Hoosier History Live has featured Hoosiers who served during what has been called "the most significant and influential event of the 20th century". We had invited survivors to share insights about their lives before, during and after World War II. Our guests were Paul Maves, a retired civil engineer who then lived on the west side of Indianapolis. During World War II, he was a bombardier with the Army Air Force and served with a squadron that provided aerial support during the Battle of the Bulge in December 1944. And our guest Walter Dreyfus, then from Greenwood, was retired from the insurance industry. A Navy veteran, Walter served on ships off North Africa, Italy, England and France. He helped ready some minesweeper ships for the D-Day invasion and helped retrieve - and do sea burials for - bodies found after the historic invasion. Both of our veteran guests have passed away. Also in the studio that day was author Ron May, who had interviewed both veterans for his book “Our Service Our Stories.”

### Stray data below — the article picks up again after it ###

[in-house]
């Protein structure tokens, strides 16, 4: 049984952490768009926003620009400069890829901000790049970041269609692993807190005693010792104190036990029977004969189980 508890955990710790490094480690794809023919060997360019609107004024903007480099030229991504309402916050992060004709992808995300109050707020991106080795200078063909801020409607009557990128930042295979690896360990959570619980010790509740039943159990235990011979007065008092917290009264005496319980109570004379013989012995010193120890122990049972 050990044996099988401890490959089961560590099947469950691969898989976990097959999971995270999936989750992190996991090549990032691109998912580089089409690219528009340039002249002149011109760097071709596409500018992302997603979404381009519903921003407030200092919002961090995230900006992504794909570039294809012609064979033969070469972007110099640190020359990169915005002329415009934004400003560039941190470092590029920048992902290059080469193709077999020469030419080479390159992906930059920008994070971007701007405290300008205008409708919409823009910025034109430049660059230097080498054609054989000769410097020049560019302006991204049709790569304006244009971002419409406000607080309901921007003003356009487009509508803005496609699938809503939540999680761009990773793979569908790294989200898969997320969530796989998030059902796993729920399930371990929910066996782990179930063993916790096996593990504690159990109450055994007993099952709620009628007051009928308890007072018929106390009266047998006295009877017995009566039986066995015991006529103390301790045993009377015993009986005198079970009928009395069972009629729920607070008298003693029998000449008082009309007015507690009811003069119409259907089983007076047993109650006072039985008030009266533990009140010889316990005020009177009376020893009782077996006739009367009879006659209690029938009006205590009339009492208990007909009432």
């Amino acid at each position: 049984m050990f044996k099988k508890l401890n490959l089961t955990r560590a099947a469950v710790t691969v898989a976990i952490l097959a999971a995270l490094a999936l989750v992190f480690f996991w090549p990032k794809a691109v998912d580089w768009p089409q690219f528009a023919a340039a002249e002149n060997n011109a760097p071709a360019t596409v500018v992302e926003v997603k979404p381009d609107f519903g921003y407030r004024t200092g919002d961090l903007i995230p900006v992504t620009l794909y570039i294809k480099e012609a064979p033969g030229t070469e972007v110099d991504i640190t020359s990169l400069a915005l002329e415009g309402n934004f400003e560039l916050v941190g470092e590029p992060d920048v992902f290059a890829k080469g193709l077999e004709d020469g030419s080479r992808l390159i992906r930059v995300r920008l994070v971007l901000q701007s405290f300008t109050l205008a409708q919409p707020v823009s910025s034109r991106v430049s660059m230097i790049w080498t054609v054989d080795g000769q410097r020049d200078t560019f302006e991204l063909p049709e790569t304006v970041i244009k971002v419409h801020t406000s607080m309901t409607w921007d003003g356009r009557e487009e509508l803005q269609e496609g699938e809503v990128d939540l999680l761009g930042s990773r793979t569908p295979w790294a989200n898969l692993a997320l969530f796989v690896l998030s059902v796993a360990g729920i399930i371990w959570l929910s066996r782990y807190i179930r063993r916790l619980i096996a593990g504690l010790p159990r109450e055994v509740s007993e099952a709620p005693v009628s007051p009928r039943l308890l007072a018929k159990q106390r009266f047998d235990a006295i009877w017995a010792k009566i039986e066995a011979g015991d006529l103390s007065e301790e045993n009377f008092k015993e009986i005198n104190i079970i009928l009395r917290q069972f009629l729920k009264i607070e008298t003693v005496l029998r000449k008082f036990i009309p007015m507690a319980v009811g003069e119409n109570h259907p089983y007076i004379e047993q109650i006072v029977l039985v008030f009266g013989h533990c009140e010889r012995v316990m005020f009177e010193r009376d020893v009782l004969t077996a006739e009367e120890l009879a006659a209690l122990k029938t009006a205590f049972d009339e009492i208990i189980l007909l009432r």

Hoosier History Live has produced a number of shows focusing on World War II, called "the most significant and influential event of the 20th century”. Other Hoosier History Live shows have featured interviews with veterans of WWII, including programs in January 2014 and February 2015. Guests on those shows included veterans whose stories are shared, respectively, in the books World War II: Duty, Honor, Country and World War II Legacies: Stories of Northeast Indiana.




 

Nelson Price, host and historian
Molly Head, producer/general manager, (317) 506-7164 
Ryan DeRome, associate producer

Cheryl Lamb, administrative manager
Richard Sullivan, senior tech consultant
Pam Fraizer, graphic designer
Garry Chilluffo, consultant